This is the twenty-fourth in a series of entries celebrating infrastructure achievements in the United States.
What: Our responsibilities to the natural and built environments converge in wildlife crossings which are sprouting up all over the United States, making sure infrastructure serves not only people, but also animals.
When: The first documented wildlife crossings were built in the 1950’s, but there are already thousands of crossings across the US.
Interesting facts: It can sometimes take years for animals to adapt to using wildlife crossings, but studies indicate that if correctly placed, they have a strong impact on animal deaths on highways.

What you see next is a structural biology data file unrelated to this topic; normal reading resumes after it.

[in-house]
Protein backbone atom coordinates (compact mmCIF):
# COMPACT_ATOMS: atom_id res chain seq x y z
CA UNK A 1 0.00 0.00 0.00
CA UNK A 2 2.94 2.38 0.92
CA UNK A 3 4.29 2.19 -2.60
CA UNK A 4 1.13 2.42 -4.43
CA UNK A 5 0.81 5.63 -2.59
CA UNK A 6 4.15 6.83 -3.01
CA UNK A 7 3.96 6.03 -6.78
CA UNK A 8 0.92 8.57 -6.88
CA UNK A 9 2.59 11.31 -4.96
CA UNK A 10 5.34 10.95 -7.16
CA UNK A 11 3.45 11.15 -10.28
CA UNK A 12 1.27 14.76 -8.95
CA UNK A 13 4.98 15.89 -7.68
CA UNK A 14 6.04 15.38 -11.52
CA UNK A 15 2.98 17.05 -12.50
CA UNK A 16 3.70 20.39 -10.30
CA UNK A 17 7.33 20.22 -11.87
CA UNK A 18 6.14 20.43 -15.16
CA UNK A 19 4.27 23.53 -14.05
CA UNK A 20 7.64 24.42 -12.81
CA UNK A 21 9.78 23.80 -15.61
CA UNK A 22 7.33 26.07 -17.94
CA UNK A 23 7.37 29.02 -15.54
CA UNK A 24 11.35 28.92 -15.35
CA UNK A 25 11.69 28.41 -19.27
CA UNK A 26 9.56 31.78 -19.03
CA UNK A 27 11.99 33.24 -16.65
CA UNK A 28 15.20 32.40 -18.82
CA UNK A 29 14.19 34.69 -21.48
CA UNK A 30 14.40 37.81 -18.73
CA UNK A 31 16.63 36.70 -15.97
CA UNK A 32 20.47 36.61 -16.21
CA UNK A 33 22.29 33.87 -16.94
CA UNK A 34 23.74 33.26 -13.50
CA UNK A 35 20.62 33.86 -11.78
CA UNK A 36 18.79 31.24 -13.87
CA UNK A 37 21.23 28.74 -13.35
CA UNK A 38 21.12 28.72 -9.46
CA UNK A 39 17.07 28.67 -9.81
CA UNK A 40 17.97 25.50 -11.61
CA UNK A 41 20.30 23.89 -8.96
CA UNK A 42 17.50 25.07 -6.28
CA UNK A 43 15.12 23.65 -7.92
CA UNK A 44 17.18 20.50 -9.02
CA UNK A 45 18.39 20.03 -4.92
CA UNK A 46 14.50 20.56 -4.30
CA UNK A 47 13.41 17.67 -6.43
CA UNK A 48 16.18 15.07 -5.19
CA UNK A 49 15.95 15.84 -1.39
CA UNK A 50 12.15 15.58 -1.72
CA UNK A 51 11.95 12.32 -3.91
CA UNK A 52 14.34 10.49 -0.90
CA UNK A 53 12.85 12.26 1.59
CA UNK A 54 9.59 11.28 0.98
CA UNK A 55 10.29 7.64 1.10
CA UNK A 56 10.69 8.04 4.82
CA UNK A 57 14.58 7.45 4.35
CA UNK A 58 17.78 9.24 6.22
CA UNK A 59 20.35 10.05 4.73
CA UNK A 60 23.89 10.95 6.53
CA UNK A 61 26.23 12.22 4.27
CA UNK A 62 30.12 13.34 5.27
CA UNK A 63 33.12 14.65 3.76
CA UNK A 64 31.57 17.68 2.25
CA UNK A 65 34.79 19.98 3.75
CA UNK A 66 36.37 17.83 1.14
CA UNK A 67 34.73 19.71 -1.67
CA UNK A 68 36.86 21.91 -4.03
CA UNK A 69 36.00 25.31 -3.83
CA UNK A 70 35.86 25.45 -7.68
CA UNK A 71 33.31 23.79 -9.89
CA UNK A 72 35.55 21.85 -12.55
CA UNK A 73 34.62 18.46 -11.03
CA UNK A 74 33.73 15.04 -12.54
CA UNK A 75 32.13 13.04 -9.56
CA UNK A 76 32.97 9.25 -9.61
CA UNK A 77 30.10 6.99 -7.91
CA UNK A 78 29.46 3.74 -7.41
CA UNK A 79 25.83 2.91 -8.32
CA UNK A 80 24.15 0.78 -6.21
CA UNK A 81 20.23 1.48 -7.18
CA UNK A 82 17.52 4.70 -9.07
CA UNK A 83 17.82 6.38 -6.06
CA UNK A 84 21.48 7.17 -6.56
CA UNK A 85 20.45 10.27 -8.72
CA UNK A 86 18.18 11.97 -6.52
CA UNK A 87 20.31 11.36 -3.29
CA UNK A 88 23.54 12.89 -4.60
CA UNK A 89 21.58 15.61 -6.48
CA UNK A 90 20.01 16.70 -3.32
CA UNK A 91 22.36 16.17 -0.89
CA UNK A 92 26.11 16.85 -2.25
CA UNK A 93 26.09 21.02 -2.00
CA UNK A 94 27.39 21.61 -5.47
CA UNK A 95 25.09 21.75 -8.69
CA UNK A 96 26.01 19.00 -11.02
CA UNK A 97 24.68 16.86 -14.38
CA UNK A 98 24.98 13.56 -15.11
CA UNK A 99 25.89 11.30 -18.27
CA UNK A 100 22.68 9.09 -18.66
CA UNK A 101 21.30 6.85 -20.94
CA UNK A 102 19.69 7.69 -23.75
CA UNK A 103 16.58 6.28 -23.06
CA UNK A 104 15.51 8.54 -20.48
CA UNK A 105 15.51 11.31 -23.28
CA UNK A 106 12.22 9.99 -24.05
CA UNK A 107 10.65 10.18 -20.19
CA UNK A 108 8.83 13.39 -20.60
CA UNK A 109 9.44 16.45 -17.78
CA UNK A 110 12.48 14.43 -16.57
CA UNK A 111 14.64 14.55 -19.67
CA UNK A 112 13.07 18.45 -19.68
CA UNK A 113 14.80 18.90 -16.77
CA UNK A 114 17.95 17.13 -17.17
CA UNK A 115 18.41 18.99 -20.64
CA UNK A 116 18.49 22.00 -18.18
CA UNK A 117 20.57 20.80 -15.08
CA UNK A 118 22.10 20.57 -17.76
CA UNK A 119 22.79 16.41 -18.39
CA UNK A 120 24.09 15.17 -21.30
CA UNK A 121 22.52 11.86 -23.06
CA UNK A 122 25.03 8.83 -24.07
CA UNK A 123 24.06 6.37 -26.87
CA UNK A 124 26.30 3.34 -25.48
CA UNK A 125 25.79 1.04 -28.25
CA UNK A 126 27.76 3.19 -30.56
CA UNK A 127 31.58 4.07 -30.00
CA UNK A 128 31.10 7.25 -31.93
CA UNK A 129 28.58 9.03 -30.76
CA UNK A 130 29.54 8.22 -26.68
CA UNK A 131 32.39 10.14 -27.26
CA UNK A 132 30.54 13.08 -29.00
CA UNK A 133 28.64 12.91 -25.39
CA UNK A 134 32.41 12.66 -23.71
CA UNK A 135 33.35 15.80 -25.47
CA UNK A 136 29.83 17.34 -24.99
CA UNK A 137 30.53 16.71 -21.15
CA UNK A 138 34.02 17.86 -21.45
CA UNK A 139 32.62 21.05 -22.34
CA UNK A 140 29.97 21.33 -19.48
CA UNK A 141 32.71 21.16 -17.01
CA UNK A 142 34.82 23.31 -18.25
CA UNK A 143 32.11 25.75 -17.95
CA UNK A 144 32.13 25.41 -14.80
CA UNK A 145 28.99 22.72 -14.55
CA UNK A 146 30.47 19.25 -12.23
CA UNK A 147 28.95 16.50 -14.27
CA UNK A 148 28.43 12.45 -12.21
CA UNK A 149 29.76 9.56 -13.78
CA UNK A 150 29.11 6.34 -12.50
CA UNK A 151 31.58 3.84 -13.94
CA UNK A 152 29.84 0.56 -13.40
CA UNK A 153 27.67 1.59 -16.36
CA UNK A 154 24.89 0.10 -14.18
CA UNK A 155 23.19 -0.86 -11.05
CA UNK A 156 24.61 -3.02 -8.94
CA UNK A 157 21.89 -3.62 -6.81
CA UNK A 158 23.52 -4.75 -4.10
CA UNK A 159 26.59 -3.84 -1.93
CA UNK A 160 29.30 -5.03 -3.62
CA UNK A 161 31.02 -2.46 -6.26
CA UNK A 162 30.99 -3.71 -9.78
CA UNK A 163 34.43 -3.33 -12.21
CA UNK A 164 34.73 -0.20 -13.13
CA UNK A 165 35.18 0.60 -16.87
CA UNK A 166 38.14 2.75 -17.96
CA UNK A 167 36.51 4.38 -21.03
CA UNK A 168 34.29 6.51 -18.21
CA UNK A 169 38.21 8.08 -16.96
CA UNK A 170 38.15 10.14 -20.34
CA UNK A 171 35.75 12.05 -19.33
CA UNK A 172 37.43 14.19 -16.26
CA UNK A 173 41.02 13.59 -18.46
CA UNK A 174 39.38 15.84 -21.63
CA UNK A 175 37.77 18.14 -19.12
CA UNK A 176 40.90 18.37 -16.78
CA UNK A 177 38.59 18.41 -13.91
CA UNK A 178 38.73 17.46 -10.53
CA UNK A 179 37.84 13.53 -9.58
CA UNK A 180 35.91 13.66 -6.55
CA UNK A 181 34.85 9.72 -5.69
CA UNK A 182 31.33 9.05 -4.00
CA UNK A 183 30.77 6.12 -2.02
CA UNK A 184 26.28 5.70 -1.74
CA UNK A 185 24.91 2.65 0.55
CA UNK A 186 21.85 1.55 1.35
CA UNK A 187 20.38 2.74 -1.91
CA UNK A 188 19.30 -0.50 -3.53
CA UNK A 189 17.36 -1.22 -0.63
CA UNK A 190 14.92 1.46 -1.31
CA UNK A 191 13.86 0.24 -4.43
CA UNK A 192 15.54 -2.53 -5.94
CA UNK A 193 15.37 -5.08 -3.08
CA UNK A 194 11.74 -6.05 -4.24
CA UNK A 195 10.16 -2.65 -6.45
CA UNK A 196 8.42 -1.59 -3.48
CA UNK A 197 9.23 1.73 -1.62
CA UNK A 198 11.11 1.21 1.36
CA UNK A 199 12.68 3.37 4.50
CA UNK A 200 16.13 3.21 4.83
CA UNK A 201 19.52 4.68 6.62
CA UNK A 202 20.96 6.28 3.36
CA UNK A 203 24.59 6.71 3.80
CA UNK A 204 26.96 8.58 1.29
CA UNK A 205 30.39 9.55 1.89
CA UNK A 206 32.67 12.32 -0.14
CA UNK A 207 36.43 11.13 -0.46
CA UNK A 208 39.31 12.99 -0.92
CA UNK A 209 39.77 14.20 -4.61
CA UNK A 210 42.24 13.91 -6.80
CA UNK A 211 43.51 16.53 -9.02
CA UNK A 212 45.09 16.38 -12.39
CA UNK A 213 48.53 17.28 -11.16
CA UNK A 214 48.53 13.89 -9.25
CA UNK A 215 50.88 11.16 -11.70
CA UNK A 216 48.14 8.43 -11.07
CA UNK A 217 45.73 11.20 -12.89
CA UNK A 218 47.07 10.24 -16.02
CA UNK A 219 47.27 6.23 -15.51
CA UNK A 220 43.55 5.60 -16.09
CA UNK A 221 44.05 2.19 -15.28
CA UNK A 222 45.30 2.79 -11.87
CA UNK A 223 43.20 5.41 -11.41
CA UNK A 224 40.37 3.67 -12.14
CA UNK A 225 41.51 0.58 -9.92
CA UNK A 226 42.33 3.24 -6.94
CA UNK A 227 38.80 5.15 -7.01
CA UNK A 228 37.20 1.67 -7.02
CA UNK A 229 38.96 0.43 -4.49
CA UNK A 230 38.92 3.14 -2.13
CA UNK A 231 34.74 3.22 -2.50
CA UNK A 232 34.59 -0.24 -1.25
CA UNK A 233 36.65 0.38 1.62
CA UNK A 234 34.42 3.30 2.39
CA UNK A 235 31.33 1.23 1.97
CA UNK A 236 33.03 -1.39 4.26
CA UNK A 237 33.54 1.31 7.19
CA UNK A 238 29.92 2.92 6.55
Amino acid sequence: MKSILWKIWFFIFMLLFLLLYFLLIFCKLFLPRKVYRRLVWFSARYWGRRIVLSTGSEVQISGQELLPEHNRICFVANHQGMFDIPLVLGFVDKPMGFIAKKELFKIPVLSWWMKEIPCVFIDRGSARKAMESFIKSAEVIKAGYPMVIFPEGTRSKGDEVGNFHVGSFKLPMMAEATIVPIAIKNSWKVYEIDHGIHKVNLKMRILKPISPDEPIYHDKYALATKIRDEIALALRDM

Any animal not traveling on four wheels can use the wildlife crossings, and they can serve as pedestrian alternatives for highway crossing too!
ARC (Animal Road Crossing) held a competition in 2010 to develop concept designs for a wildlife crossing structure at Colorado’s West Vail Pass along I-70.
See how wildlife crossings are tracked & chosen:
And check out an “animal bridge” in Montana: